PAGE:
Collaboration has played a big part in HAAi’s debut LP, which is surprising if you know that, until recently, she had a strong aversion to working with anyone except herself since going solo. In a male-dominated world where a woman’s ability is so often questioned or doubted, Throssell became obsessively protective over her work. The process of making ‘Baby, We’re Ascending’ has opened new doors and given Throssell a renewed confidence in her methods, as well as an all-new understanding of how special it can feel to work on something with like-minded people.

Though collaborations are a new venture for Throssell, she has always been open to helping people that have questions, or aspirations in their own production or DJing. She makes a concerted effort to respond to all the messages she receives on social media asking for tips, and Radical New Theory, the label she runs with Alice, was started with the intention to help give great music the exposure it deserves. “As my profile has grown, I have the opportunity to start to bring other people up. In the same way that The Blessed Madonna took me under her wing at the start, I feel duty-bound to pay that forward.”

Read this next: How DJ diversity clauses can make dance music a better place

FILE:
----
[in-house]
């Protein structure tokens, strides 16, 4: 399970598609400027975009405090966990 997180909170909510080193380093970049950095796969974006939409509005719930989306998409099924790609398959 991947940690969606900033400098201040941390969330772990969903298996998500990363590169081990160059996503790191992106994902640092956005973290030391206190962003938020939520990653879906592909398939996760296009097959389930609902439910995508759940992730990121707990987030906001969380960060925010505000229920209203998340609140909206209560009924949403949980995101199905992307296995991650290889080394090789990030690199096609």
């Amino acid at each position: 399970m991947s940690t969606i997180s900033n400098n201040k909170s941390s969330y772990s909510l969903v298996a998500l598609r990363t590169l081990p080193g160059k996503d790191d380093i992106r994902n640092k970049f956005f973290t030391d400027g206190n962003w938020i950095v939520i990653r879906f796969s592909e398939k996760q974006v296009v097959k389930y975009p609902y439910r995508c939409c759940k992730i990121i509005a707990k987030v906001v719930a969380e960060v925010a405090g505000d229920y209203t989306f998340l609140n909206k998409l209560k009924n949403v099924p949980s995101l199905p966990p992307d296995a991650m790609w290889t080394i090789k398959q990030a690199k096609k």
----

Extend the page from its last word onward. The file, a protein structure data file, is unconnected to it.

In a similar vein, Throssell also sees her growing platform as a way to have a voice when it comes to programming for festivals and club nights. She and her team have added an inclusivity rider to her contract, and she says it’s important to her that promoters show willingness to ensure their bookings are inclusive. As a queer woman, Throssell was even told by promoters in the past that she had been booked last minute “as the diversity card.” If HAAi receives a booking request and the proposed line-up is too white, too male, too imbalanced, she has a list of artists at varying levels she shares with promoters by way of constructive criticism. “99% of the time it’s well received,” she says. “It’s nice to feel you can play a part in that, and see some really talented artists getting the platform they deserve.” A lot of the artists in Throssell’s sphere are making similar changes, she says. “It’s nice to feel that there is some progression with inclusivity. And that it’s moving beyond tokenism.”